Chelom: The Orangery—Update
I was delighted that so many of you wanted to know more about the orangery. Orangeries were notable even in the late 1890’s. I think it’s because those of us who did not grow up in California or Florida or some other place that grows oranges are fascinated with the idea that we could grow citrus in colder climates. Our house in the US has a small atrium where I attempted to grow an orange tree, lemon tree, and lime tree. I failed. We need to install a circulation system that would help stave off spider mites. They are pernicious little parasites and I finally admitted defeat and replace my citrus with fig trees, who by the way are thriving and filling the atrium.
We, by we I mean George and his crew, have found the location of the real orangery. It is just steps from the castle, but like the other outbuildings, is only a foundation. There is however, some piping and other remnants of a circulation/heating system that would avoid the nasty spider mites. The orangery is an octagon shape and has many thick slate tabletops that I’m sure they were used to pot seedlings for the property and allow for good drainage for the citrus trees. We will reuse these slate tabletops and eventually restore the orangery. Blog reader Tom W.M. Walker sent us an old map that had evidence that all the outbuildings had glass roofs. We were grateful for Tom's willingness to send it to us. Thank you, Tom!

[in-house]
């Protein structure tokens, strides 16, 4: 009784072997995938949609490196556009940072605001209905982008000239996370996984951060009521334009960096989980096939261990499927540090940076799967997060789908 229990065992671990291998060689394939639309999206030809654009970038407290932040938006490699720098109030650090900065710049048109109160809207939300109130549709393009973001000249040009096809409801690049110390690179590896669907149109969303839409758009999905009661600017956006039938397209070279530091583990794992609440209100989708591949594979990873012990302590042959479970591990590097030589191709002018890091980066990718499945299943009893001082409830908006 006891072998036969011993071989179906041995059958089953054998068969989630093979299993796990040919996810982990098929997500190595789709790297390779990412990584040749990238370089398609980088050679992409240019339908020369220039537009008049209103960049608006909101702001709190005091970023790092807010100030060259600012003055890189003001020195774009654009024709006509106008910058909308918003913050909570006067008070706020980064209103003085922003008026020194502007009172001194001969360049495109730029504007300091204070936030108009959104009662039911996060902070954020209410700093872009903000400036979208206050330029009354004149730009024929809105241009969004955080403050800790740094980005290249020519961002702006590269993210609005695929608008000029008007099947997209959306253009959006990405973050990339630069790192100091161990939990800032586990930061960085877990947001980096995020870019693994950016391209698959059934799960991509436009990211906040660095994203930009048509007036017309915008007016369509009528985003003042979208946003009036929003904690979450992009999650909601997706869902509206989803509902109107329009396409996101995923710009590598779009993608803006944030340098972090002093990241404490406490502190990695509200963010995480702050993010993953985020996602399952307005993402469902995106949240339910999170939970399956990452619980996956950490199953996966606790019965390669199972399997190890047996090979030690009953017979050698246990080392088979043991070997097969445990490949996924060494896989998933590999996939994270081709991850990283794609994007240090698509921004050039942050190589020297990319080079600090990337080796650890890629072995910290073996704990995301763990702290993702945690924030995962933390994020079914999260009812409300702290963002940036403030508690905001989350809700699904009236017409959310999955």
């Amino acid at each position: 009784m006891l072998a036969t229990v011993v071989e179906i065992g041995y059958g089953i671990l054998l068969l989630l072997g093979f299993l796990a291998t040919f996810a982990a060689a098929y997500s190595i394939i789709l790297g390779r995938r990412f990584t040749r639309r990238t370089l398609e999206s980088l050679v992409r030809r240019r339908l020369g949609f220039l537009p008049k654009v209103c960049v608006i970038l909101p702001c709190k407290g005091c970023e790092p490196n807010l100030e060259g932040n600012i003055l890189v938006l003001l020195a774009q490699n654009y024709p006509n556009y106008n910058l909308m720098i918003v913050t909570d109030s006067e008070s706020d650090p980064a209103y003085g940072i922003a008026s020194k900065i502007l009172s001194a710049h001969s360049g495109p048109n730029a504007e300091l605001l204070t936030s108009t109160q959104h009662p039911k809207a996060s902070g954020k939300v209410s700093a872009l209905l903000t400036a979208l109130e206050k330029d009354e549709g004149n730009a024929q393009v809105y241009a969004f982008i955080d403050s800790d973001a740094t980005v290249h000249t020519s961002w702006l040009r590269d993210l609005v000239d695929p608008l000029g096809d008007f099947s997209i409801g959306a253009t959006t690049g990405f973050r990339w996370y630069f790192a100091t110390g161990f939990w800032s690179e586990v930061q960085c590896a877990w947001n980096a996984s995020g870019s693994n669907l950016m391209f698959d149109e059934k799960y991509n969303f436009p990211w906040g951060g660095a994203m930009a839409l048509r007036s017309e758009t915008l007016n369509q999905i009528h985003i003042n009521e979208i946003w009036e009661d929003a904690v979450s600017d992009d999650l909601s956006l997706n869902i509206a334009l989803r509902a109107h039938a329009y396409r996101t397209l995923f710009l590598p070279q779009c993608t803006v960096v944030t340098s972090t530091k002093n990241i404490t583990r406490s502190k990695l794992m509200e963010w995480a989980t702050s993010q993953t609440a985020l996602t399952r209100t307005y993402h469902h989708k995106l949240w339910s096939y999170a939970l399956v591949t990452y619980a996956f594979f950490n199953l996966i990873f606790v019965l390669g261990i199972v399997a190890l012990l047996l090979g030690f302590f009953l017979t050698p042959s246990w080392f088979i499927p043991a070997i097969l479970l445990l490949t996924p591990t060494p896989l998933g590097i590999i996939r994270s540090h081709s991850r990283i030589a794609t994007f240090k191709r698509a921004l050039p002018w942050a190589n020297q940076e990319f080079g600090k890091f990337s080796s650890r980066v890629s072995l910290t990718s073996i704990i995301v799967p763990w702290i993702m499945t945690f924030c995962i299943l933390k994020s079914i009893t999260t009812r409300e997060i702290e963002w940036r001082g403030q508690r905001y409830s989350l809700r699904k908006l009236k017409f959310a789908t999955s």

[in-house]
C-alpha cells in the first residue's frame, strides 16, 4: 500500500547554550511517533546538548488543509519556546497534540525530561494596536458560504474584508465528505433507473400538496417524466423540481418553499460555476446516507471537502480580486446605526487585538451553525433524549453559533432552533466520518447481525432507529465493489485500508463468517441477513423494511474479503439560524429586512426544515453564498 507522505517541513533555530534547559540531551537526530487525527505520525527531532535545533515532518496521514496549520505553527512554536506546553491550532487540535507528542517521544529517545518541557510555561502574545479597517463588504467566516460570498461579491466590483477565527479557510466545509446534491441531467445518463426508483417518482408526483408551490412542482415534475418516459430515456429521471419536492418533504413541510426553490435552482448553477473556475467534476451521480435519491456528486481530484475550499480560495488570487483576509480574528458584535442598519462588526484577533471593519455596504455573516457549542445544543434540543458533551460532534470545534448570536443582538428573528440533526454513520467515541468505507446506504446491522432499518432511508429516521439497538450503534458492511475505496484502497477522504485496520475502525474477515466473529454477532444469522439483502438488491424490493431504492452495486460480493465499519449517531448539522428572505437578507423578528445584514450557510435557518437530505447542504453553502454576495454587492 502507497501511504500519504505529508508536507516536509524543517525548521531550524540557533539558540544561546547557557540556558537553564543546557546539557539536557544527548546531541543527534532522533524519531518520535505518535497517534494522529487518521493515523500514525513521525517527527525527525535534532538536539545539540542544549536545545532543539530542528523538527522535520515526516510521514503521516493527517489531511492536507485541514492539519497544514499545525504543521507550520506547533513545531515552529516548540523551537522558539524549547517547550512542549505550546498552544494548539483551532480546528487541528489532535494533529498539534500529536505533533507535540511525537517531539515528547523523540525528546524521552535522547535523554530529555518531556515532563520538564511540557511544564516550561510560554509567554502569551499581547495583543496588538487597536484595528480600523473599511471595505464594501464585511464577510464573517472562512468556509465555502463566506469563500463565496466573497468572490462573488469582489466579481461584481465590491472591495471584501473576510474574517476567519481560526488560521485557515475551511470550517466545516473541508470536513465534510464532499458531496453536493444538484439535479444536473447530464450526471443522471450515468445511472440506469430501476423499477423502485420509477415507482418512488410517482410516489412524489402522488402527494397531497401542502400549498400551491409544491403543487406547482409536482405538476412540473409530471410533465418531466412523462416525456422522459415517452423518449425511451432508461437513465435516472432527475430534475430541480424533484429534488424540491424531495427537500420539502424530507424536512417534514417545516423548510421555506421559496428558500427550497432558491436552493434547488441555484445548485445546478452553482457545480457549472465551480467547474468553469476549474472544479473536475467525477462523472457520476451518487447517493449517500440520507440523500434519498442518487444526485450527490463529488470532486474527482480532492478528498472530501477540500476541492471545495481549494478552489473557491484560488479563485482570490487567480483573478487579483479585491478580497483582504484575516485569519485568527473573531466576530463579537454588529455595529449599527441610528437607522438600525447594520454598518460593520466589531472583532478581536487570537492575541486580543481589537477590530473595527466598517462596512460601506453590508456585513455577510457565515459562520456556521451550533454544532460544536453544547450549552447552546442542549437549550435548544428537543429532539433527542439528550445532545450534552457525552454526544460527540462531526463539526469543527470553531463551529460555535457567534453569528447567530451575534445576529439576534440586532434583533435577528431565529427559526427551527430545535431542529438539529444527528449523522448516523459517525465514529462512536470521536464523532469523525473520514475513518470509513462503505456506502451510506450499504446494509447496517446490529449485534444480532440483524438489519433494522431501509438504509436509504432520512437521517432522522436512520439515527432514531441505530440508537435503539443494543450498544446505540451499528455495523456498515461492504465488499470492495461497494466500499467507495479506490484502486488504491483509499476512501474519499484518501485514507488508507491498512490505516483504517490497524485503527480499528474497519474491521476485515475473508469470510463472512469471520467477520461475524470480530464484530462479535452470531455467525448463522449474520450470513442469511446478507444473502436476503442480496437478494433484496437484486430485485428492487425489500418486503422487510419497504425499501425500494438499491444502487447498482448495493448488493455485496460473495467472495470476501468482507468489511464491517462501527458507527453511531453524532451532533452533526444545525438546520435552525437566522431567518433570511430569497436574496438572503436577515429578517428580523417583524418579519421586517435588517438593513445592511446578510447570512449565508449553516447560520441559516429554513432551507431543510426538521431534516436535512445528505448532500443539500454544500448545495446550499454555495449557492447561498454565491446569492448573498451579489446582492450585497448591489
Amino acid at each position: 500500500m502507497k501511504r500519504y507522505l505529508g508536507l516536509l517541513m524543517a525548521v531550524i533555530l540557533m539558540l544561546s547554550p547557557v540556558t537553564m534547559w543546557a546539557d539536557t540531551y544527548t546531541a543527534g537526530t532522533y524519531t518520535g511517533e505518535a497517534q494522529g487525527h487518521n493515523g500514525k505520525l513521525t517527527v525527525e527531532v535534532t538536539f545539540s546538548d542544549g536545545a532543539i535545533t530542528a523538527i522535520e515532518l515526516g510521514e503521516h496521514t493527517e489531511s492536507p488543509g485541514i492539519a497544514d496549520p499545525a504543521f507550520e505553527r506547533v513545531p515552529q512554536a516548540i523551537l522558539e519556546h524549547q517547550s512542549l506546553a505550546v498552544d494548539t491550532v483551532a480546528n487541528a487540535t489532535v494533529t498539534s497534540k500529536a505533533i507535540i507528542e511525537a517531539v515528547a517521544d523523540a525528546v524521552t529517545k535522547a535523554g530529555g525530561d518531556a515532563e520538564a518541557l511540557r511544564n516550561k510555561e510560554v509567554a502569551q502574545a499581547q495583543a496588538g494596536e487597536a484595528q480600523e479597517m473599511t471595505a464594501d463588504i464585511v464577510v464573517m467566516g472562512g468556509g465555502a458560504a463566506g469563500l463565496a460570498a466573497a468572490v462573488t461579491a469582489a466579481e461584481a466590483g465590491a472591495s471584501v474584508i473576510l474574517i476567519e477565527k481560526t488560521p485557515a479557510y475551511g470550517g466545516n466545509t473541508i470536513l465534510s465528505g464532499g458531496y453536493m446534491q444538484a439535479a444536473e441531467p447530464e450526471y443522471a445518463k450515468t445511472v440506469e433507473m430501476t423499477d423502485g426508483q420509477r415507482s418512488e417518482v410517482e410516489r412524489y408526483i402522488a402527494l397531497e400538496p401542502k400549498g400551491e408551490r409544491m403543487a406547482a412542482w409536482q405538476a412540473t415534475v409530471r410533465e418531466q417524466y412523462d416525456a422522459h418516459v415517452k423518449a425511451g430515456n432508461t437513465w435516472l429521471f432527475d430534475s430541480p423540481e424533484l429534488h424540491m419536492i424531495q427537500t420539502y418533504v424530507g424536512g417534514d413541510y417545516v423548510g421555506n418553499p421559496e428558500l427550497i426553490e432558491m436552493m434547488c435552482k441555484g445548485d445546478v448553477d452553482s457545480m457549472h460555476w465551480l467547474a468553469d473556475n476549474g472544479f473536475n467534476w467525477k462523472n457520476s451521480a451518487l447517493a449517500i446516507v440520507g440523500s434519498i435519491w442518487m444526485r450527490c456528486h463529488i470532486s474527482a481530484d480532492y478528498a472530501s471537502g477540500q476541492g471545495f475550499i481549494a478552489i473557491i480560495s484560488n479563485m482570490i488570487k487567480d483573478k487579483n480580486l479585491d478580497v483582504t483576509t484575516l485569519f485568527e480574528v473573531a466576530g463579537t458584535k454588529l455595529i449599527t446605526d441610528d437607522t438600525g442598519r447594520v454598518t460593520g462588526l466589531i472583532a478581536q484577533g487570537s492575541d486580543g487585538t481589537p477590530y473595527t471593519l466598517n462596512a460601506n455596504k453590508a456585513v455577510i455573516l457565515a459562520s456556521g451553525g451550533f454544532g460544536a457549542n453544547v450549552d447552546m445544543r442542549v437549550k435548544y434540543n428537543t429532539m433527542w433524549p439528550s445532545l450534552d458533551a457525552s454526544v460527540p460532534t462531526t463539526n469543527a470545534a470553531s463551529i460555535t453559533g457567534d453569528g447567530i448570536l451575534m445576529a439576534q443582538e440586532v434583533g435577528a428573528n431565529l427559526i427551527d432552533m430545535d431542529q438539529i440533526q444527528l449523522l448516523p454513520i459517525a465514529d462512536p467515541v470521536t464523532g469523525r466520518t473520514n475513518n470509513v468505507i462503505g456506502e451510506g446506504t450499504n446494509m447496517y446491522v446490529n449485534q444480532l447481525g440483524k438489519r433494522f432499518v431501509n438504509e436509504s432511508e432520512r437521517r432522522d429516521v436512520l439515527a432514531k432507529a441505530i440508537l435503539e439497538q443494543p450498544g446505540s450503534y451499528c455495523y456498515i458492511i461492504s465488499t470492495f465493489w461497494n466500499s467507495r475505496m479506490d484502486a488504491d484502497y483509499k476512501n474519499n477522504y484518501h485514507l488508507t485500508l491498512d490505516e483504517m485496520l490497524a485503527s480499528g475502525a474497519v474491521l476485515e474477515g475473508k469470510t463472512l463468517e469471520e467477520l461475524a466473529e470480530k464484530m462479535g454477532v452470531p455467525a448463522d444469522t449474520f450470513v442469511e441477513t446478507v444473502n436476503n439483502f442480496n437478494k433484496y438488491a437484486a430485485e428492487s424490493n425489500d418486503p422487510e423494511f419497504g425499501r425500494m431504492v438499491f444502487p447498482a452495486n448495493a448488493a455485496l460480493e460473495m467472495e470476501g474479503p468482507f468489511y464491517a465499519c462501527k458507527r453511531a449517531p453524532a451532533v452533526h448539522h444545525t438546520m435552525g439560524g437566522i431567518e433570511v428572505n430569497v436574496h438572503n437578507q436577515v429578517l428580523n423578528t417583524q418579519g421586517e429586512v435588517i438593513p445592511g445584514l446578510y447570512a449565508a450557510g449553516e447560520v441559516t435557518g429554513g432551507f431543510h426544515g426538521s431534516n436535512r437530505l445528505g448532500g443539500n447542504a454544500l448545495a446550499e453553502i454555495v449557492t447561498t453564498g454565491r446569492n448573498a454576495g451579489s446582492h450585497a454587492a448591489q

So possibly the other remains that we thought was an orangery may have been a lovely gazebo used for those watching the tennis players on the clay courts (now overgrown with all sorts of vegetation).
I’ve always loved glass outbuildings whether they’re called a conservatory, sunroom, atrium, gazebo, or an orangery. Tanglewood is an American company that has beautiful designs like the one shown, but I believe this tradition probably began right here in the UK. So, I will begin to investigate companies and designers here.